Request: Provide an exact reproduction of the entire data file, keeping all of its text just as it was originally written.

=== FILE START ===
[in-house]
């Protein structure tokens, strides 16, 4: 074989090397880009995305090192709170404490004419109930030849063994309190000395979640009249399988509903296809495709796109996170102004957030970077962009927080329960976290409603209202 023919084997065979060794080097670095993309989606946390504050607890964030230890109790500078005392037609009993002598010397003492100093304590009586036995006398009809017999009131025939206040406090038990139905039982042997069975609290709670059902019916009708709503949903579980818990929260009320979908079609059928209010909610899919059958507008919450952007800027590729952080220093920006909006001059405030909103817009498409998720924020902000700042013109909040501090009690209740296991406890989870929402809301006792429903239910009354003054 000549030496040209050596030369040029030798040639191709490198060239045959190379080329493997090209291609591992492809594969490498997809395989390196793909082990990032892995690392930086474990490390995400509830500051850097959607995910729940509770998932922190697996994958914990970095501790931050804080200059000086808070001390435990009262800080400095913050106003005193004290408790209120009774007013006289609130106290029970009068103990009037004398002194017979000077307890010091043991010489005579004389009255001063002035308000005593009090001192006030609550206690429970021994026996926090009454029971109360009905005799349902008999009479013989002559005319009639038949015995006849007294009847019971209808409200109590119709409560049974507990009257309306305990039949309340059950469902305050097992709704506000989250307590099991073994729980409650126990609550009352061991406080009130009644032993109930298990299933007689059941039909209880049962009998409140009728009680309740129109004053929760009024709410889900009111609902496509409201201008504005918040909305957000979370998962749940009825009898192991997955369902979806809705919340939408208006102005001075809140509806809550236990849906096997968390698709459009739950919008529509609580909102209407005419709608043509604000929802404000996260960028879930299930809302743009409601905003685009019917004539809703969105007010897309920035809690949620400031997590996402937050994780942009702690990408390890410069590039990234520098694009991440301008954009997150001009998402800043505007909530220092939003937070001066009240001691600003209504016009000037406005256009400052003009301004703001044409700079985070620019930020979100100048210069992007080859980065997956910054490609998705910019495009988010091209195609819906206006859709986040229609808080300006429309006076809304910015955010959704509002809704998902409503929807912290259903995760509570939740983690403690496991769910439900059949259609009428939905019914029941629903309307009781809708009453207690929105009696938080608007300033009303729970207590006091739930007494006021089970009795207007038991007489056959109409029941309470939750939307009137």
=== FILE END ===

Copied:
[in-house]
């Protein structure tokens, strides 16, 4: 074989090397880009995305090192709170404490004419109930030849063994309190000395979640009249399988509903296809495709796109996170102004957030970077962009927080329960976290409603209202 023919084997065979060794080097670095993309989606946390504050607890964030230890109790500078005392037609009993002598010397003492100093304590009586036995006398009809017999009131025939206040406090038990139905039982042997069975609290709670059902019916009708709503949903579980818990929260009320979908079609059928209010909610899919059958507008919450952007800027590729952080220093920006909006001059405030909103817009498409998720924020902000700042013109909040501090009690209740296991406890989870929402809301006792429903239910009354003054 000549030496040209050596030369040029030798040639191709490198060239045959190379080329493997090209291609591992492809594969490498997809395989390196793909082990990032892995690392930086474990490390995400509830500051850097959607995910729940509770998932922190697996994958914990970095501790931050804080200059000086808070001390435990009262800080400095913050106003005193004290408790209120009774007013006289609130106290029970009068103990009037004398002194017979000077307890010091043991010489005579004389009255001063002035308000005593009090001192006030609550206690429970021994026996926090009454029971109360009905005799349902008999009479013989002559005319009639038949015995006849007294009847019971209808409200109590119709409560049974507990009257309306305990039949309340059950469902305050097992709704506000989250307590099991073994729980409650126990609550009352061991406080009130009644032993109930298990299933007689059941039909209880049962009998409140009728009680309740129109004053929760009024709410889900009111609902496509409201201008504005918040909305957000979370998962749940009825009898192991997955369902979806809705919340939408208006102005001075809140509806809550236990849906096997968390698709459009739950919008529509609580909102209407005419709608043509604000929802404000996260960028879930299930809302743009409601905003685009019917004539809703969105007010897309920035809690949620400031997590996402937050994780942009702690990408390890410069590039990234520098694009991440301008954009997150001009998402800043505007909530220092939003937070001066009240001691600003209504016009000037406005256009400052003009301004703001044409700079985070620019930020979100100048210069992007080859980065997956910054490609998705910019495009988010091209195609819906206006859709986040229609808080300006429309006076809304910015955010959704509002809704998902409503929807912290259903995760509570939740983690403690496991769910439900059949259609009428939905019914029941629903309307009781809708009453207690929105009696938080608007300033009303729970207590006091739930007494006021089970009795207007038991007489056959109409029941309470939750939307009137």